Many of you have seen the recent articles about former facebook exec Chamath Palihapitiya expressing regret and concern about the effects of social media on society. I’ve been feeling the same way lately. I’ve noticed myself getting angry & depressed after spending time on facebook lately, as well as seeing the way that it can make me spiteful and argumentative. As I scroll through my feed or look at my notifications 90% of it either bores or annoys me. I don’t really get much value out of it anymore and this is not what I want to spend my spare time doing.
A couple of years ago I took a month off from facebook, and overall it was great. Sure I missed a few things, but surprisingly little, and I think I more than made up for it with my own self-directed discoveries and activities. When I was on vacation this autumn I barely logged in and didn’t feel like I was missing anything. I think its time to do that again, but this time for much longer. Maybe the whole of 2018.
Because facebook has become such a portal, such an aggregator of what’s going on out there I’m going to be a bit more strategic about this longer sabbatical. I’m going to return to using a feed aggregator to bring me updates from my favourite websites and blogs. I’m going to judiciously subscribe to email lists of people and organizations that I like. I’m also going to pay more attention to posting on this blog and my flickr stream, so that if anyone out there wants to know what’s going on with me they’ll have an easy way to stay abreast of what I’m doing.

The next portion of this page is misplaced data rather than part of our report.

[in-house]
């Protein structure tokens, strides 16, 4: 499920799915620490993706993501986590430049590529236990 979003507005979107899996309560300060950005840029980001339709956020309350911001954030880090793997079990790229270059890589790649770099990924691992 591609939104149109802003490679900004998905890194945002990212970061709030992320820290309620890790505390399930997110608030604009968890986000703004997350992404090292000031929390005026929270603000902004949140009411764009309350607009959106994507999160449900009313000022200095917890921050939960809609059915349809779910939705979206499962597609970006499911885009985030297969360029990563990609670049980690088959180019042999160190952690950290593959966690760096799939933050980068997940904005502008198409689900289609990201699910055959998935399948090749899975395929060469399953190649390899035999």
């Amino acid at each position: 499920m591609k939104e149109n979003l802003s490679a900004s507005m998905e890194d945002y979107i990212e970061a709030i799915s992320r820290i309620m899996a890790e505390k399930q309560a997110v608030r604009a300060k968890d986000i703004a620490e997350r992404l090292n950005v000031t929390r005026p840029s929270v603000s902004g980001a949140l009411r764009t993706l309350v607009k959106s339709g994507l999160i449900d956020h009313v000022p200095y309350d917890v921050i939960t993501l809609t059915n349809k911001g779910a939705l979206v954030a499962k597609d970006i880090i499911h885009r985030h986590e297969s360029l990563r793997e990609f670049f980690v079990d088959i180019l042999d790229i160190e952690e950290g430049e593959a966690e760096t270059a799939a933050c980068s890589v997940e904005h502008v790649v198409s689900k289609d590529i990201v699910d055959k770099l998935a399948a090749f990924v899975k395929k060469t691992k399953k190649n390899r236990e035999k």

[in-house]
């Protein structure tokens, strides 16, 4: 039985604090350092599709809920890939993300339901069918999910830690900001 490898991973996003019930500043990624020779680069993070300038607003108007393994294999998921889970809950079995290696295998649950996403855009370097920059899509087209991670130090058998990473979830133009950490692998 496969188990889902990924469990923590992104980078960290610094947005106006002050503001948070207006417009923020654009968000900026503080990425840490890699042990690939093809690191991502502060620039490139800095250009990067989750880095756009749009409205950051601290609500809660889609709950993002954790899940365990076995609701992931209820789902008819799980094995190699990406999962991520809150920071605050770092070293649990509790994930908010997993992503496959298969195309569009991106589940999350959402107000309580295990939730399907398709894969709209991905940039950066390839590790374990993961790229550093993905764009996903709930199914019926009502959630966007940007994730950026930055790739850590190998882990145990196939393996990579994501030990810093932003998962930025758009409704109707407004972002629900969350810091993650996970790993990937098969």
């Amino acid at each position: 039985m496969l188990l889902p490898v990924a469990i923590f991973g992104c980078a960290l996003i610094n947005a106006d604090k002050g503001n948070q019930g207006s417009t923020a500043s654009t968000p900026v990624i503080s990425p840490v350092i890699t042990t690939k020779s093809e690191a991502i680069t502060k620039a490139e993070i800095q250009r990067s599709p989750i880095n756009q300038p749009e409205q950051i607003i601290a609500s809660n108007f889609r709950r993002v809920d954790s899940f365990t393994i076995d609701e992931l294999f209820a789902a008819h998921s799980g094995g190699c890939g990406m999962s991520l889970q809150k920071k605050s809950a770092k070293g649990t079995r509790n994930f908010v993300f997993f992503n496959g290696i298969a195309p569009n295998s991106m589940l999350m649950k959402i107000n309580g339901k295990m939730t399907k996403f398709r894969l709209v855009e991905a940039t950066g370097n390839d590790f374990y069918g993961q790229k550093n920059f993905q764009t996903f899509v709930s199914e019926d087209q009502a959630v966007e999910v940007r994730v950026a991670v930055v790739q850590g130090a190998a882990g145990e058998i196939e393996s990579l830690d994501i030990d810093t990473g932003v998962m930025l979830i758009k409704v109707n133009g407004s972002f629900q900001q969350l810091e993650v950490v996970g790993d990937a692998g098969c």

Not being on social media means having to make more conscious, concerted effort to stay in touch with people. This is a two way street. If I call you or send you an email I really hope that you pick up or write back. Likewise if you reach out to me I’m going to try my best to get back to you in a timely manner. Social connections are a social skill, they require work, let’s put some effort into this.
I plan to go dark on facebook on New Year’s Eve. That means there are a couple of weeks to exchange emails, phone numbers, snail mail addresses, etc. I hope to see you soon in the “real world.”